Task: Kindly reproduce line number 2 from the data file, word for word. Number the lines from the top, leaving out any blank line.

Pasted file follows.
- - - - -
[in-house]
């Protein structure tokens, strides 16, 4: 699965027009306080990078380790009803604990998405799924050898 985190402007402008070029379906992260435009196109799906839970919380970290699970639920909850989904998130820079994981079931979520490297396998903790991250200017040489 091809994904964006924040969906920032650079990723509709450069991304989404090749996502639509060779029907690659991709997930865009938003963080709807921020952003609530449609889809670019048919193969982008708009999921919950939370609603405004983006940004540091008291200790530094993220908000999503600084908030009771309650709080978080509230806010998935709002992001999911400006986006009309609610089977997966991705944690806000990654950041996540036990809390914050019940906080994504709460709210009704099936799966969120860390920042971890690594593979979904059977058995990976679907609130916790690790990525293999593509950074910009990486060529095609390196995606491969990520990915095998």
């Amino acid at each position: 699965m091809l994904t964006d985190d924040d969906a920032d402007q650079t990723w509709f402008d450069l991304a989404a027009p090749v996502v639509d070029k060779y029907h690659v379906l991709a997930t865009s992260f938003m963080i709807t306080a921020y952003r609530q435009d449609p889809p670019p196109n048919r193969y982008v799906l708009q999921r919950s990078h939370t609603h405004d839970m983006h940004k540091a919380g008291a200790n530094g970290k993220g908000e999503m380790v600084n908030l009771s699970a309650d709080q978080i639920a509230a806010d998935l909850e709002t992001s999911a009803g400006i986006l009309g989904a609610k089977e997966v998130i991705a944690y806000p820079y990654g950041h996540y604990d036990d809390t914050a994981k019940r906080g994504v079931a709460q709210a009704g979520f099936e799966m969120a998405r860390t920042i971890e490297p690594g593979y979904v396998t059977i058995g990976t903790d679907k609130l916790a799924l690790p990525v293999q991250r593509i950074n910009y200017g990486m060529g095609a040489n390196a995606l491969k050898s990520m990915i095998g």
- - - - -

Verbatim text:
């Protein structure tokens, strides 16, 4: 699965027009306080990078380790009803604990998405799924050898 985190402007402008070029379906992260435009196109799906839970919380970290699970639920909850989904998130820079994981079931979520490297396998903790991250200017040489 091809994904964006924040969906920032650079990723509709450069991304989404090749996502639509060779029907690659991709997930865009938003963080709807921020952003609530449609889809670019048919193969982008708009999921919950939370609603405004983006940004540091008291200790530094993220908000999503600084908030009771309650709080978080509230806010998935709002992001999911400006986006009309609610089977997966991705944690806000990654950041996540036990809390914050019940906080994504709460709210009704099936799966969120860390920042971890690594593979979904059977058995990976679907609130916790690790990525293999593509950074910009990486060529095609390196995606491969990520990915095998």